The first is that Josee only has fleeting dreams in the novel, like wanting to see a tiger or wanting to go to the aquarium. Another is that I thought that Josee’s only way to connect with society is through Tsuneo. That’s where Josee in this film starts off, as well. But because she starts to go out more because of Tsuneo, she makes a friend named Kana. Though it’s not a huge leap, she’s able to become a bit more sociable. The introduction to the film is “eventually, Josee will…”

The original novel was written in 1984. Currently, the societal conditions for disabled people have changed dramatically. Though Josee is physically disabled, I think everyone has something big or small plaguing their hearts. I tried to find a more current answer with this film to the theme that the original novel had pondered. Just like Josee opened the doors to a new world within this film, I hope that the audience is able to face their own tigers and fish and take a new step forward.

Josee, the Tiger and the Fish

Josee, the Tiger and the Fish

Can you tell us how the animation was produced? It looks like a mix of hand-drawn and digital animation … Which tools were used?

Most of it was hand-drawn, but the wheelchair, cars and fish were a mix of CG and hand-drawn animation. The hardest part, technically speaking, was the wheelchair. When the wheels on a wheelchair spin, the wheelchair itself moves, and it can only move as though it’s moving along some rails. However, the character sitting in the wheelchair can move freely and look every which way. It is extremely difficult to have two things that have completely different movements, like a person and a wheelchair, moving at the same time in hand-drawn animation. Especially with scenes where the person sitting in the wheelchair is freaking out as it’s moving. Those are extremely difficult to do in hand-drawn animation, and is enough to make animators go, “Please stop!” In the end, we either do the whole cut in 3D CG or hand-drawn animation, or use the 3D CG as a guide. We were only able to make this happen because we have more resources and time with a theatrical release.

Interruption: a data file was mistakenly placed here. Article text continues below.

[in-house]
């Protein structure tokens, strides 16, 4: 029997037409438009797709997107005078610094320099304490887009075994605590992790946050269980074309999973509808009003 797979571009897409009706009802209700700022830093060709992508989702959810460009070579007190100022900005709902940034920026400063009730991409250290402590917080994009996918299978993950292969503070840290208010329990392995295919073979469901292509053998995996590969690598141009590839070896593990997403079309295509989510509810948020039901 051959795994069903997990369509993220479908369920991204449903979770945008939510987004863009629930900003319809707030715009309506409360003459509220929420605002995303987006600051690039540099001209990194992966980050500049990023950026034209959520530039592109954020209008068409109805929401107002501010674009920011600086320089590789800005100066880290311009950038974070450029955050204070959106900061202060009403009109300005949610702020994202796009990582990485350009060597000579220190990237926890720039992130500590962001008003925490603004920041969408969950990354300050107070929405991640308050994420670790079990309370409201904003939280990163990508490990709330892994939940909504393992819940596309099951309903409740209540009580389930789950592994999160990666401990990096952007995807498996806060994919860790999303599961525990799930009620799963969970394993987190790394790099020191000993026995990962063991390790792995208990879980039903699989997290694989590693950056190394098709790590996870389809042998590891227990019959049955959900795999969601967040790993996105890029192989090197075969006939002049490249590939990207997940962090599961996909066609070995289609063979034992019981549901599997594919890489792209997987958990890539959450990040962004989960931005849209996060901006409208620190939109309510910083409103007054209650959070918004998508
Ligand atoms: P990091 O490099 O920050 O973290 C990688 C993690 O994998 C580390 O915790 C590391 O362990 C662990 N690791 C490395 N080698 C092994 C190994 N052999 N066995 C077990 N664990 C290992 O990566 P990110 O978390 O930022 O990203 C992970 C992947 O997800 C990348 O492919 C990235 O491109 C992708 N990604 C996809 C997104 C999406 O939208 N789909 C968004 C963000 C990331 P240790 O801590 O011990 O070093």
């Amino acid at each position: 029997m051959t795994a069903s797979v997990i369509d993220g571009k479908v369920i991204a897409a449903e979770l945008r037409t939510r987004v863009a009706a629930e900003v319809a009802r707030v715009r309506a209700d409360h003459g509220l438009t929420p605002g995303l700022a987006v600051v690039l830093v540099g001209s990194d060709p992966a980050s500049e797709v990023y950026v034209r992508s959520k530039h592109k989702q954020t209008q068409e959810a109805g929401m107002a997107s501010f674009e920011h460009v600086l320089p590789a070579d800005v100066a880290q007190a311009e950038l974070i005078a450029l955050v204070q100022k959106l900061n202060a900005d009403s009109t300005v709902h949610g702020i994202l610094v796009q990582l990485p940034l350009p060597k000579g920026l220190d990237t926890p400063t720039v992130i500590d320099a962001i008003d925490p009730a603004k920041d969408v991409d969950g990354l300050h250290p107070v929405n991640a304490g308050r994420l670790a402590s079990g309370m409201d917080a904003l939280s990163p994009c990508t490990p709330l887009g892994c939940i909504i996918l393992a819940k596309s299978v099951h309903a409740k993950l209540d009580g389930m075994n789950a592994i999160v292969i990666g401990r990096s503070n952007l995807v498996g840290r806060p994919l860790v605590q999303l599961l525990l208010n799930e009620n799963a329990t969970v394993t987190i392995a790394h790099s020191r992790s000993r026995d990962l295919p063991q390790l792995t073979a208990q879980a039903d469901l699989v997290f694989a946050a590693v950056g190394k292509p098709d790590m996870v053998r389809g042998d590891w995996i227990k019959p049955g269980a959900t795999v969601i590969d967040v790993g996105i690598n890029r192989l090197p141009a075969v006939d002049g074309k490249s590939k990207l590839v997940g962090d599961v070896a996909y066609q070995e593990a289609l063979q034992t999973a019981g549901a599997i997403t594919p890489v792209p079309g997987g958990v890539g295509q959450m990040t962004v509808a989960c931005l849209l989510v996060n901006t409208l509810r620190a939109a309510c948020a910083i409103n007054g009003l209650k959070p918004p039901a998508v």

What was the most memorable reaction to the movie that you received?

Someone who lives in Sydney wrote about seeing the movie in their blog. They mentioned that everyone laughed at the parts that were supposed to be funny and cried at all the parts that were supposed to be emotional, and that there was a standing ovation after the movie was over. This wasn’t even at a film festival or premiere with the staff or cast, so it made me really happy hearing that it had that kind of a reaction.

Who are your greatest animation influences?

I think out of the directors I’ve worked with, I’d have to say Takahiro Omori-san, Akiyuki Shinbo-san, and Mamoru Hosoda-san influenced me very much. They all have completely different styles, but I learned how each of them approach their projects.

What is your take on the current state of animation in Japan — and around the world?

I feel that Japanese anime is popular — but, at the same time, I believe that the genres and themes are extremely limited. I don’t think that projects that are meant for a more mature audience are that widely accepted yet. I hope that this film will serve as a stepping stone for more diversification.

Josee, the Tiger and the Fish is one of the  26 animated feature contenders for the 94th Academy Awards. Funimation released the film in U.S. theaters in November and will issue the Blu-ray on February 8, the same day the Oscar nominations will be announced.